NASA postponed a cross-country trip home from California for the space shuttle Atlantis to no earlier than Monday due to bad weather.
Atlantis landed in California on May 24 after foul weather thwarted repeated attempts to return to its home port at the Kennedy Space Center in Cape Canaveral, Fla., following a successful mission to repair and upgrade the Hubble Space Telescope.
Thunderstorms and high winds prevented plans to begin flying Atlantis back home early Sunday from the backup landing site at Edwards Air Force Base in Southern California. The $1.8 million ferry flight is now slated to begin Monday at 8:20 a.m. EDT (1220 GMT), though it should be just before sunrise local time in California.
NASA will return Atlantis to Florida atop one of its two modified Boeing 747 jumbo jets, which have been converted to allow a 100-ton shuttle to ride piggyback for the trip home.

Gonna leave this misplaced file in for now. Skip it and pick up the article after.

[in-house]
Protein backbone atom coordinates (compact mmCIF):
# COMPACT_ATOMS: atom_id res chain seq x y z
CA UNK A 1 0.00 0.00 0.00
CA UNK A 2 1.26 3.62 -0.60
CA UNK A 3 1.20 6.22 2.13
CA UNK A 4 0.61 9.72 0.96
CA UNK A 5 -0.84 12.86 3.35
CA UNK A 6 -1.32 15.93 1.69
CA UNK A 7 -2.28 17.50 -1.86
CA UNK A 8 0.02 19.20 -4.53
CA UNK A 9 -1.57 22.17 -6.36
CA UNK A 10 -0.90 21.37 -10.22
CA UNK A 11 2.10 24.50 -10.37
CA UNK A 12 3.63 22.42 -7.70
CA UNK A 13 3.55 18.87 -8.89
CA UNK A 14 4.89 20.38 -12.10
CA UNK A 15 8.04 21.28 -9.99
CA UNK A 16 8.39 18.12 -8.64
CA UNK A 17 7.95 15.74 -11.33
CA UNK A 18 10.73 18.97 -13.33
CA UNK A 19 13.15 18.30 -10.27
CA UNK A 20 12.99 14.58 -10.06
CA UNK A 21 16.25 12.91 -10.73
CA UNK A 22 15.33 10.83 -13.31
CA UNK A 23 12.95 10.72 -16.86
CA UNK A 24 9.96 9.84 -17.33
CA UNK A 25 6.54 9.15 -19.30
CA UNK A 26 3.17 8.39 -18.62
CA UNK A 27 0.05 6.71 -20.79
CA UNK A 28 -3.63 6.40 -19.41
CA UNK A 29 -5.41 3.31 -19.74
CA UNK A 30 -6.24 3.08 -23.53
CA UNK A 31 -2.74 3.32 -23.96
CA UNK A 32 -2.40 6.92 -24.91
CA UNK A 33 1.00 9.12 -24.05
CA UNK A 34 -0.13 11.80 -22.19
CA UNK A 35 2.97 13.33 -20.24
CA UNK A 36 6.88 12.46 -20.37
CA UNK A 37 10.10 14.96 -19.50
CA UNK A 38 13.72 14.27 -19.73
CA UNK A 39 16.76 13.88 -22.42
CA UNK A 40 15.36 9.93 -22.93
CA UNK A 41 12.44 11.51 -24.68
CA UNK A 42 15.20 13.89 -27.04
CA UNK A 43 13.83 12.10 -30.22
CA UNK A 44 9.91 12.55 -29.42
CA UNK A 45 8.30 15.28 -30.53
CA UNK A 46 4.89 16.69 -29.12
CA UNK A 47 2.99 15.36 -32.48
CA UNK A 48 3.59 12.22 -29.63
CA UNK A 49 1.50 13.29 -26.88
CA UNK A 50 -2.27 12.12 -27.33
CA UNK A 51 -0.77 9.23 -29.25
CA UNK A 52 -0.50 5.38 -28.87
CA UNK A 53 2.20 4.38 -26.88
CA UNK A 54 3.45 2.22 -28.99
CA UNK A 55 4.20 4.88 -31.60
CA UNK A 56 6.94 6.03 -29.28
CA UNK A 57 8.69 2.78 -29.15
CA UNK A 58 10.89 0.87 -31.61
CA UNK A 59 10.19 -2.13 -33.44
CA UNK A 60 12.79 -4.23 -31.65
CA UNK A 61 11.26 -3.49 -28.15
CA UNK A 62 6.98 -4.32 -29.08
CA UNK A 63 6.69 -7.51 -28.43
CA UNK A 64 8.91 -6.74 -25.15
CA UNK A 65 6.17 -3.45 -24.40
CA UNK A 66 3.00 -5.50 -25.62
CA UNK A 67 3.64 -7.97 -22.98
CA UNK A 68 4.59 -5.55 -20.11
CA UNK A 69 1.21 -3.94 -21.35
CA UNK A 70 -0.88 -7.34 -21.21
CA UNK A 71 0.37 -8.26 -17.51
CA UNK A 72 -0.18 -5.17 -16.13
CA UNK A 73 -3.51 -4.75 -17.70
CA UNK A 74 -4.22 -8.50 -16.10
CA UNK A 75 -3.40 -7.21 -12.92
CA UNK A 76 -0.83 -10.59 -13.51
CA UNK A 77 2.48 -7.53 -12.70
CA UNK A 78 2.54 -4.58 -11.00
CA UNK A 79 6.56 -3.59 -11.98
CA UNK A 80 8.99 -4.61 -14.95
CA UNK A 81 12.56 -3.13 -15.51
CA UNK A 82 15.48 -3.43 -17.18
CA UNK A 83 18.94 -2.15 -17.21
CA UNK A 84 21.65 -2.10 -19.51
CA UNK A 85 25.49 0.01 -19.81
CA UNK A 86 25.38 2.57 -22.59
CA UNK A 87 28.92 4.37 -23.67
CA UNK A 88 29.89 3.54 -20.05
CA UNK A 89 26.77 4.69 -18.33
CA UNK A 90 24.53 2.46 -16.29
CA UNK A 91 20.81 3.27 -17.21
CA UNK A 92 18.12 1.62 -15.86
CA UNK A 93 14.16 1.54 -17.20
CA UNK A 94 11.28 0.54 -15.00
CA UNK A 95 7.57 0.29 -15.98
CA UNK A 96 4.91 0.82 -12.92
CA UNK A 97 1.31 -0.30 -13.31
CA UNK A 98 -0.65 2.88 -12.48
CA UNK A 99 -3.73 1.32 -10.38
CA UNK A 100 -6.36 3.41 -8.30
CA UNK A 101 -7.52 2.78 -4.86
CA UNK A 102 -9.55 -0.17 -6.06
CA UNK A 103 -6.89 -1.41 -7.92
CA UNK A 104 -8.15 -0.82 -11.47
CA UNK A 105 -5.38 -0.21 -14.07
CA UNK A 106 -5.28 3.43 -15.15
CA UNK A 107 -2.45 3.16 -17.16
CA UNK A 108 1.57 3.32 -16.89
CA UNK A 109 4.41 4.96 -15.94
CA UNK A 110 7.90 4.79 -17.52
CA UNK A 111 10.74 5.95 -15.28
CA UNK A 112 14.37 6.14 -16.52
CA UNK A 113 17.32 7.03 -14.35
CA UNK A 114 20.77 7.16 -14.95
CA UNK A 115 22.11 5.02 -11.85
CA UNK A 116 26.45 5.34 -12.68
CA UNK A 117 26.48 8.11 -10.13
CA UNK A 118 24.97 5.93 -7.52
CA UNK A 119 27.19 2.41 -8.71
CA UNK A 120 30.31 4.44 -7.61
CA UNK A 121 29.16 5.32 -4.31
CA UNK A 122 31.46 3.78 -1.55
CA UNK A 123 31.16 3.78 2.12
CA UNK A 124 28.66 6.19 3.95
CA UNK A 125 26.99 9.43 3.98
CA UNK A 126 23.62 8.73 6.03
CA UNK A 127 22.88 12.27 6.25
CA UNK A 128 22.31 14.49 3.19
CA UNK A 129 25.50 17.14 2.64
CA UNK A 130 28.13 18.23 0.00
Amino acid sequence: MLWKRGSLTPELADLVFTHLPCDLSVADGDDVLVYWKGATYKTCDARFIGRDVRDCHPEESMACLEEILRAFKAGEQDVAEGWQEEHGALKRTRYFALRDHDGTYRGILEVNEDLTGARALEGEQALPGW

The flight is extremely weather dependent, since carrier craft cannot fly through rain, turbulence or extreme cold in order to avoid damaging the thousands of heat resistant tiles lining the shuttle?s belly. The ferry flights typically make stopovers at military airbases while awaiting favorable weather, and can fly as low as 10,000 feet (3,048 meters) to seek out good conditions.
?Flight managers are looking at various options for the best route to the Kennedy Space Center,? NASA officials said in an update. ?Weather remains very dynamic.?
Atlantis is returning to Florida after a 13-day flight that marked the fifth and final service call on the 19-year-old Hubble Space Telescope. While shuttle technicians prepared the spacecraft for its trip home, Atlantis? sister ship moved into position for its planned June launch toward the International Space Station on Sunday.
Endeavour is slated to launch a crew of seven astronauts to the station on June 13 to deliver the last piece of outpost?s massive Japanese Kibo lab. Five spacewalks are planned during the 16-day mission.
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